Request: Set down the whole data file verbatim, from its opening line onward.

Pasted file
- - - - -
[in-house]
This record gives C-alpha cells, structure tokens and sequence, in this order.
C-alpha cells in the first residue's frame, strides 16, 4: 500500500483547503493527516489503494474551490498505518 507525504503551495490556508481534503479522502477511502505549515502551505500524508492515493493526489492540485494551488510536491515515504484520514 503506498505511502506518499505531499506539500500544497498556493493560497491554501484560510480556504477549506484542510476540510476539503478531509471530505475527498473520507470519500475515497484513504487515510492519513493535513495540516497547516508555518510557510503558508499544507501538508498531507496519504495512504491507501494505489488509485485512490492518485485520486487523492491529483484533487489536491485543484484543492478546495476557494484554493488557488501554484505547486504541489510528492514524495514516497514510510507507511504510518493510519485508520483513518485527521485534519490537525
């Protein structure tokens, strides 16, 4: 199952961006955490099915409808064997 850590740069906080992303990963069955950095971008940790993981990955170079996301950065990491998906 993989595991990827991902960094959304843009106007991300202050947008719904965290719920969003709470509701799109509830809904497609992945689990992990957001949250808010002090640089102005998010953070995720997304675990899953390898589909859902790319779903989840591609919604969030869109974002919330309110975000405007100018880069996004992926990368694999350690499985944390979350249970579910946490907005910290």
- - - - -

[in-house]
This record gives C-alpha cells, structure tokens and sequence, in this order.
C-alpha cells in the first residue's frame, strides 16, 4: 500500500483547503493527516489503494474551490498505518 507525504503551495490556508481534503479522502477511502505549515502551505500524508492515493493526489492540485494551488510536491515515504484520514 503506498505511502506518499505531499506539500500544497498556493493560497491554501484560510480556504477549506484542510476540510476539503478531509471530505475527498473520507470519500475515497484513504487515510492519513493535513495540516497547516508555518510557510503558508499544507501538508498531507496519504495512504491507501494505489488509485485512490492518485485520486487523492491529483484533487489536491485543484484543492478546495476557494484554493488557488501554484505547486504541489510528492514524495514516497514510510507507511504510518493510519485508520483513518485527521485534519490537525
């Protein structure tokens, strides 16, 4: 199952961006955490099915409808064997 850590740069906080992303990963069955950095971008940790993981990955170079996301950065990491998906 993989595991990827991902960094959304843009106007991300202050947008719904965290719920969003709470509701799109509830809904497609992945689990992990957001949250808010002090640089102005998010953070995720997304675990899953390898589909859902790319779903989840591609919604969030869109974002919330309110975000405007100018880069996004992926990368694999350690499985944390979350249970579910946490907005910290």